Having evolved over the past 20 years, offering employee assistance programs (EAPs) to staff and their families is now commonplace. A major bank and two emergency service organisations tell Teresa Russell why trauma counselling is one part of their EAP offering
One of Australia’s largest national EAP providers, Davidson Trahaire Corpsych, has recently analysed 11,000 new counselling referrals from individuals from more than 300 organisations. This represented about 12 months of new referrals. Its clients can now benchmark the results and compare their own EAP referrals. Seventy-one-and-half per cent of people presented for personal issues and 28.5 per cent for work related issues. Fifty-three per cent of the personal issues were family and relationship problems; 40 per cent were emotional wellbeing issues (including anxiety, depression, grief and loss of self-esteem). Only 7 per cent of referrals related to legal, financial, medical or substance abuse concerns.
Some results showed significant gender differences. Interpersonal issues with co-workers are almost twice the rate for females than they are for males. There are higher percentages of males accessing EAP services for marital and separation/divorce issues, while discrimination, harassment and bullying are almost identical for both men and women.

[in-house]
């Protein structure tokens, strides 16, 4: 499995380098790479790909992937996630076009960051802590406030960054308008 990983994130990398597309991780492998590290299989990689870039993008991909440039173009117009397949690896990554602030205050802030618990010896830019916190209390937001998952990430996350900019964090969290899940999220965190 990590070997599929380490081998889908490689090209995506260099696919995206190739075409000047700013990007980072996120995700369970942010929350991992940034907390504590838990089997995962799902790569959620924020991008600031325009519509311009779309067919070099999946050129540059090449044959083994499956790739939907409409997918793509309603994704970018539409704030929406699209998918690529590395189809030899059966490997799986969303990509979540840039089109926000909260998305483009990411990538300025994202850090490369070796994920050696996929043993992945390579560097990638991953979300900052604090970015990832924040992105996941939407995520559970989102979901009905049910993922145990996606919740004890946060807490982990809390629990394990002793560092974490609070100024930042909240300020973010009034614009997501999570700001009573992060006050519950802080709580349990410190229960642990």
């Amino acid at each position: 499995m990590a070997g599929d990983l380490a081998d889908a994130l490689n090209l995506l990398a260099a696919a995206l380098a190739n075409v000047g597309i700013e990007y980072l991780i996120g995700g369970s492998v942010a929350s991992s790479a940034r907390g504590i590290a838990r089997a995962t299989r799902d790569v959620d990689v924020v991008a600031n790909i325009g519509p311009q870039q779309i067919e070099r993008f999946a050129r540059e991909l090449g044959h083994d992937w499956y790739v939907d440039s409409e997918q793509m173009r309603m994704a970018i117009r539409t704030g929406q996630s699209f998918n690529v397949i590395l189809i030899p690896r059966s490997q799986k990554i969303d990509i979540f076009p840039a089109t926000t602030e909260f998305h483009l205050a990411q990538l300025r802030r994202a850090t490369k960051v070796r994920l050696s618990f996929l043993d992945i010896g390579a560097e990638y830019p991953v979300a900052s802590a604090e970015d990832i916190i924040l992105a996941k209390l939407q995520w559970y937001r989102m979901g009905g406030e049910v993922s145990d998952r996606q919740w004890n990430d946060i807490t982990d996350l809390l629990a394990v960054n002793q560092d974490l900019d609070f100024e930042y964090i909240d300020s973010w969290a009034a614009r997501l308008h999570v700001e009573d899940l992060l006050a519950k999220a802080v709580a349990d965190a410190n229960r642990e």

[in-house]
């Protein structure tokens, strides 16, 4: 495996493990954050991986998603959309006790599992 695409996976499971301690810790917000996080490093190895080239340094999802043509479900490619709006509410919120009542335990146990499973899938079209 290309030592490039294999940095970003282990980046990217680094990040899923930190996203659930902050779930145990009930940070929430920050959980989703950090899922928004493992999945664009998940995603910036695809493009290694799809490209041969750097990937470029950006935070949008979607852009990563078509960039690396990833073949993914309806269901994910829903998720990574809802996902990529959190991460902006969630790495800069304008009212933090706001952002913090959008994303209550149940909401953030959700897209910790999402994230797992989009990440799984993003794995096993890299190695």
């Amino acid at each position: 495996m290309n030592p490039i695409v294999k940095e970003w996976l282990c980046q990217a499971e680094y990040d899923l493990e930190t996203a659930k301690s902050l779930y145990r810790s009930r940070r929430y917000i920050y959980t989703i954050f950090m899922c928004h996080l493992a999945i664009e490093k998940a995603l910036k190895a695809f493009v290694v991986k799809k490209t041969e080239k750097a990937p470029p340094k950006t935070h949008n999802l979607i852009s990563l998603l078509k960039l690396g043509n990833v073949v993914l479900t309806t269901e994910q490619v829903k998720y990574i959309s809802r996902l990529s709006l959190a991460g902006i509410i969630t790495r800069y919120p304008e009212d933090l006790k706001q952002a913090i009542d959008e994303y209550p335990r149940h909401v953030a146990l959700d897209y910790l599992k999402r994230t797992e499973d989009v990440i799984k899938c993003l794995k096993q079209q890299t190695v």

Many organisations and employees view the provision of EAPs as a non-fiscal benefit on top of their salary. However, some EAPs were born out of a duty of care that an employer had for its employees. Trauma counselling, a benefit offered by some organisations, falls more into the occupational health and safety (OHS) category than into employee benefits.
Organisations that offer trauma counselling are usually those whose employees are at risk of experiencing violence, armed hold-ups or accidents. These include banking, liquor retailers, transport, mining, construction and emergency services.
Paul Gilmer, head of health and safety at ANZ Bank, says, “Trauma counselling is open to anybody who has experienced a traumatic event. Although this mainly refers to customers and employees who were victims of armed hold-ups, it is also available to any staff member who, for example, may witness an accident or whose close family member attempts suicide.”
Gilmer says that trauma counselling at ANZ has been available for decades, but the rest of the company’s EAPs have grown out of ANZ’s corporate values. The first value says, “We are the bank with the human face.” “People like to work for companies that display values that match their own. If an organisation implements the values it declares, people will stay with the company,’ says Gilmer.